Can you be a good parent even if you had a broken childhood?
I don’t often talk about my mother. In the language of a Facebook relationship status, “it’s complicated”. Other people talk to their mothers every day and share photos of their children’s basketball games or report cards. My mother and I haven’t spoken in years. When I’ve tried to reach out, it just devolves into screaming and name calling.
I try not to dwell on it or think too much about it, but once you become a mother, motherhood is the lens you view the world through. And so much of our own idea of what a parent is and does is based on our own parents.
I don’t mean to compare. And I want to move on but reminders of my own childhood constantly reappear.
There are so many school events that I go to for my daughter. I’m so happy to be there for her but so often it brings up my own lack of parenting. School plays, PTA events, teacher meetings. So many times I wished my mother could have been a “regular mom” and just shown up for me.
How do you parent when you don’t have a parenting role model?
I went to therapy starting in my early twenties and have gone off and on since then. That helped me work out lots of my own issues. When you’ve had an “unusual” childhood, you need to figure out your own inner crap lest you unknowingly foist it off on your children.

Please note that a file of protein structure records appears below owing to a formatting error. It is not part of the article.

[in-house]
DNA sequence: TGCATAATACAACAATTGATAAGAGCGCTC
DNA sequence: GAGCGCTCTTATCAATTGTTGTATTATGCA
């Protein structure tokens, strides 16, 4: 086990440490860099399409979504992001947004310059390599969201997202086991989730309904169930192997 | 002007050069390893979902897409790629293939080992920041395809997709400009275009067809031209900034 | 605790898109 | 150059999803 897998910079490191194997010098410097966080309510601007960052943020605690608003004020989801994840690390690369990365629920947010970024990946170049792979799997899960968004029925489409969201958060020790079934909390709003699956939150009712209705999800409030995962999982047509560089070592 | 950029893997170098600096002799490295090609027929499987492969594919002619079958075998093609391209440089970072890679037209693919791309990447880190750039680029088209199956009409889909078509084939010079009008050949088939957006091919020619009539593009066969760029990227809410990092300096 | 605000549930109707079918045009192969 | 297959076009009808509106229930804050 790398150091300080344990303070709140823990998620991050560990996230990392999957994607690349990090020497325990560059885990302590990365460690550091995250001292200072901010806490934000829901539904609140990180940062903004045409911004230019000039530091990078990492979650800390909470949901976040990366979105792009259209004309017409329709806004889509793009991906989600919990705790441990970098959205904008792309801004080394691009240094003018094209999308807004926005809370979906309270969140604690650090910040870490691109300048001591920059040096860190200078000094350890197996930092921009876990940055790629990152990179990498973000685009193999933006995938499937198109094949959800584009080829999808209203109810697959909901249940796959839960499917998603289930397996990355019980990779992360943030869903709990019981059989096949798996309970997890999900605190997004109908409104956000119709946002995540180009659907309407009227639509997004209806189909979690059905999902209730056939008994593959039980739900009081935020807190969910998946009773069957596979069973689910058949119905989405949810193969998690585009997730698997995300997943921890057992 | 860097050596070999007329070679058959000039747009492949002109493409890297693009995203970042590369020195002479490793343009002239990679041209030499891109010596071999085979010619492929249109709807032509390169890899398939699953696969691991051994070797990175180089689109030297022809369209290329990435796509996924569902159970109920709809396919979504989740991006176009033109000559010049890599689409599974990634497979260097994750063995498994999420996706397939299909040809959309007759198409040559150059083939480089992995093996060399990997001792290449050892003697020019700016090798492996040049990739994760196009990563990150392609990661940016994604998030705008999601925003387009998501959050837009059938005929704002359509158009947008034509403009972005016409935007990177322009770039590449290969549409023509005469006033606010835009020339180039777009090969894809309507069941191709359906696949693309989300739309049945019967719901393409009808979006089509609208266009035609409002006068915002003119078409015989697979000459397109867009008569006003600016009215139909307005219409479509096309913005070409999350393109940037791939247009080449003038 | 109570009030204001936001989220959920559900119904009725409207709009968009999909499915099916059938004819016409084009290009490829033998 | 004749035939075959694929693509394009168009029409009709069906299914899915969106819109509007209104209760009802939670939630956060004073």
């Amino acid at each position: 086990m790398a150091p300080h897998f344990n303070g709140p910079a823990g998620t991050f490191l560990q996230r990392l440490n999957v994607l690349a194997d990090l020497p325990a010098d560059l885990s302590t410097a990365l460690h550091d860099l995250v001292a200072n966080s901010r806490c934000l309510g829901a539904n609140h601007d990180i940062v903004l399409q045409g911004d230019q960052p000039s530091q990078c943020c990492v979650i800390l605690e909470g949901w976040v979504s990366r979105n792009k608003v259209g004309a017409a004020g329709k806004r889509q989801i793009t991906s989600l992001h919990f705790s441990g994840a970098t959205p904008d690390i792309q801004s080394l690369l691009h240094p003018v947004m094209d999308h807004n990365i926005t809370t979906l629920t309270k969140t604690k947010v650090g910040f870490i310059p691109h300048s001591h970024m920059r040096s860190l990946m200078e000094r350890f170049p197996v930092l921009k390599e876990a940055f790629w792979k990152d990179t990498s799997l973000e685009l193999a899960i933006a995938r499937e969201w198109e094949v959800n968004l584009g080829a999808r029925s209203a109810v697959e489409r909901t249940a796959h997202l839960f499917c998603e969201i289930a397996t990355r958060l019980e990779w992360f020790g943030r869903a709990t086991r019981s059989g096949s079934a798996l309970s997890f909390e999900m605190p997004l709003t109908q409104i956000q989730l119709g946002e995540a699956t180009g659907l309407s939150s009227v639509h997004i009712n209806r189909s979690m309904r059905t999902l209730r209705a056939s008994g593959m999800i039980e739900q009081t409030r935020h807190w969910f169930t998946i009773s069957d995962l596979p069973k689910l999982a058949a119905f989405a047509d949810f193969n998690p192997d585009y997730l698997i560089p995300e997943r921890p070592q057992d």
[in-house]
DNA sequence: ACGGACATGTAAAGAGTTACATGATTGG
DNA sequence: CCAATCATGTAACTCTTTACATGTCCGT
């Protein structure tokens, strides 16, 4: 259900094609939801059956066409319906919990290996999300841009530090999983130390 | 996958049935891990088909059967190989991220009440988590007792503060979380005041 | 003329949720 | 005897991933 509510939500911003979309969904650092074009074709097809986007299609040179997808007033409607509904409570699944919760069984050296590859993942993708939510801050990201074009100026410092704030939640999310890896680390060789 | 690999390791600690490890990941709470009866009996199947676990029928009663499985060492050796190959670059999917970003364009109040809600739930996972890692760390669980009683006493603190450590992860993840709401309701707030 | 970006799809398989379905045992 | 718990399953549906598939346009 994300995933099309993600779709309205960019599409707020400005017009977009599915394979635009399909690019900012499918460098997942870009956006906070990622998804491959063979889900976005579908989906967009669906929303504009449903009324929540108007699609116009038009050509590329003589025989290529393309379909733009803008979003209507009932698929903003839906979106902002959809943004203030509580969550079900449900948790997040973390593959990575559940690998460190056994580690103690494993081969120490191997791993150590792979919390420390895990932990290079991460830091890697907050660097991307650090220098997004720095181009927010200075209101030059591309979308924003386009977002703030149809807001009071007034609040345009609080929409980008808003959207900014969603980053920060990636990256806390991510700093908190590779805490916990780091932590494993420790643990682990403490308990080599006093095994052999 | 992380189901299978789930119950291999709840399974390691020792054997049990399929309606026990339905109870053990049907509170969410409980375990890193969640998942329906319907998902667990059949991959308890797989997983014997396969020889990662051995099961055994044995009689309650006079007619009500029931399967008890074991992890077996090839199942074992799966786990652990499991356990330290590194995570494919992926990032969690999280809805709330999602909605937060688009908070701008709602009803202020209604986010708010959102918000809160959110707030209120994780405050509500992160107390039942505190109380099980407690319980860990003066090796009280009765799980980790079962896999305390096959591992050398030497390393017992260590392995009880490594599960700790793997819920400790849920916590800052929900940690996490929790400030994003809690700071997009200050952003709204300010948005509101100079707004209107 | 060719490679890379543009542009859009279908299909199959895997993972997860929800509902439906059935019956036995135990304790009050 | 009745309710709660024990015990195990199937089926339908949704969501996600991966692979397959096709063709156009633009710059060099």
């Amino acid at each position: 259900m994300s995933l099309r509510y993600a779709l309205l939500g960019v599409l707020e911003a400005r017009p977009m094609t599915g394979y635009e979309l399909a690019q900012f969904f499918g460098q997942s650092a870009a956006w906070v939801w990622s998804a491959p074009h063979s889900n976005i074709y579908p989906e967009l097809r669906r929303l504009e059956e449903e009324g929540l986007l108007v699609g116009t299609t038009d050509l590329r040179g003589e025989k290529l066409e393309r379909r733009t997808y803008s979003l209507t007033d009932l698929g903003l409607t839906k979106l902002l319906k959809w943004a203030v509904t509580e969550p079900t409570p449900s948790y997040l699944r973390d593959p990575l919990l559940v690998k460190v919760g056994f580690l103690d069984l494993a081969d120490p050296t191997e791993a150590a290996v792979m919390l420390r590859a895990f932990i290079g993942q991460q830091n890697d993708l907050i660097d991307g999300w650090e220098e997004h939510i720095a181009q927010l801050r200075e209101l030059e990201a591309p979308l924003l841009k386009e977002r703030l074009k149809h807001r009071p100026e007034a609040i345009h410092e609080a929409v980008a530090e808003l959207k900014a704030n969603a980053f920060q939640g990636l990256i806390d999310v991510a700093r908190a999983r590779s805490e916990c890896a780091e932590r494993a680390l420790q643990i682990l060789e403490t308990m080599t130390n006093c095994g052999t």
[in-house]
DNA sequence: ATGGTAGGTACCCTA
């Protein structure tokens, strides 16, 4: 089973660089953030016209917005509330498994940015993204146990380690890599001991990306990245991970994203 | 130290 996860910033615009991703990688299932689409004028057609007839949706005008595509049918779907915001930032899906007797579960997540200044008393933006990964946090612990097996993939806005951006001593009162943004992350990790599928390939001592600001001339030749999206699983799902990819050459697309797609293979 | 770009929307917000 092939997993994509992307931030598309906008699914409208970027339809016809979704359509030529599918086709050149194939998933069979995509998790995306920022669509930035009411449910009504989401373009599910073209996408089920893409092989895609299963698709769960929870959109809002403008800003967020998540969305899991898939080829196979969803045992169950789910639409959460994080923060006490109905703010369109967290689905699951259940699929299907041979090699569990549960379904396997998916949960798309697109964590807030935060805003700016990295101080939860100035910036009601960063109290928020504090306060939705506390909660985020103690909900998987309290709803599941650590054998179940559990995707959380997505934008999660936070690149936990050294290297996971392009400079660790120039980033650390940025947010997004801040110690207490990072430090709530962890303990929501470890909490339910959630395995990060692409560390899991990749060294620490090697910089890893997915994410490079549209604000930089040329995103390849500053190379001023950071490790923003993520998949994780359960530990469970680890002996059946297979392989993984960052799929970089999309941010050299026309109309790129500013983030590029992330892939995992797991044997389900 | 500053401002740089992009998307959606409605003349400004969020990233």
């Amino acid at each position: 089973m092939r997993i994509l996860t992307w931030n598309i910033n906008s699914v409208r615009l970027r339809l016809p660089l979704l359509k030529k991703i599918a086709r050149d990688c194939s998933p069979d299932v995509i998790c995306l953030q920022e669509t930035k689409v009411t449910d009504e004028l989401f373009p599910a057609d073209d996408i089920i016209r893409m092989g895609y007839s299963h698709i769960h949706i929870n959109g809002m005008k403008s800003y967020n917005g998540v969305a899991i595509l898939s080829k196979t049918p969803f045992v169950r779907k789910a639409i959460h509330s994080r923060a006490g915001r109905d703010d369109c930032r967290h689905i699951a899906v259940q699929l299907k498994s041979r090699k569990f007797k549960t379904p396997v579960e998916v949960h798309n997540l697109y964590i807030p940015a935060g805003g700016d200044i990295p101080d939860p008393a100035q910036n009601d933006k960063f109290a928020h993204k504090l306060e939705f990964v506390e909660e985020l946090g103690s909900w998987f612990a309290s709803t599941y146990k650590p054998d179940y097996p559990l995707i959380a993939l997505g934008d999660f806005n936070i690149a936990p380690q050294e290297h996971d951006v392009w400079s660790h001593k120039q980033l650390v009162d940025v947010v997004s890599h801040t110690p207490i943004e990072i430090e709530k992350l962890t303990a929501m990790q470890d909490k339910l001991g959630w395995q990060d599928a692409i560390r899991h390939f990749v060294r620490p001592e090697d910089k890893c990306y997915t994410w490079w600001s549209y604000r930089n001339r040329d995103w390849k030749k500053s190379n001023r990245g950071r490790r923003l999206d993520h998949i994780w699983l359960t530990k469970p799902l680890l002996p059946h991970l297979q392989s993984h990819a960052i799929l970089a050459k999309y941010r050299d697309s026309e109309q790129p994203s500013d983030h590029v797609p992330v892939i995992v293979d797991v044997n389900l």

I’ve taken parenting classes that helped me figure out some parenting best practices, and I’ve read parenting books too to help me have a vocabulary to work with, a road map to follow.
Watch Mothers I Admire.
I ask mothers who seem to have happy, well-adjusted children how they manage situations. (If you are a parent and I’m questioning you, just know it’s ’cause I’m doing my research.)
What Would RoRo Do?
Thank God for my grandmother who raised me for much of my life. When I’m not sure, I usually think to myself, “What would RoRo do?” How would she help with homework? How did she handle teen attitude? Channeling my unflappable grandmother usually works well.
Do the Exact Opposite.
Many times I do exactly the opposite of what my mother did for me as a child. With my history, that’s usually the right direction, and probably the best idea for anyone coming from a broken childhood.
When in doubt, I go with my gut. I don’t make the choice guided by my anger, or my fear, but my true gut feelings that are usually based in love and compassion.
So that’s my parenting magic for the thirteen years I’ve been blessed to be a mother to my daughter.
It sounds so childish at my age to discuss these things, to still long for the kind of mother that I never had. But I’ve learned our longing for love never really go away no matter our age.
Maybe by being the kind of mother I never had for my own daughter, I can find the love I always wanted too.
If you had a difficult childhood, how do you handle the impact on your own parenting?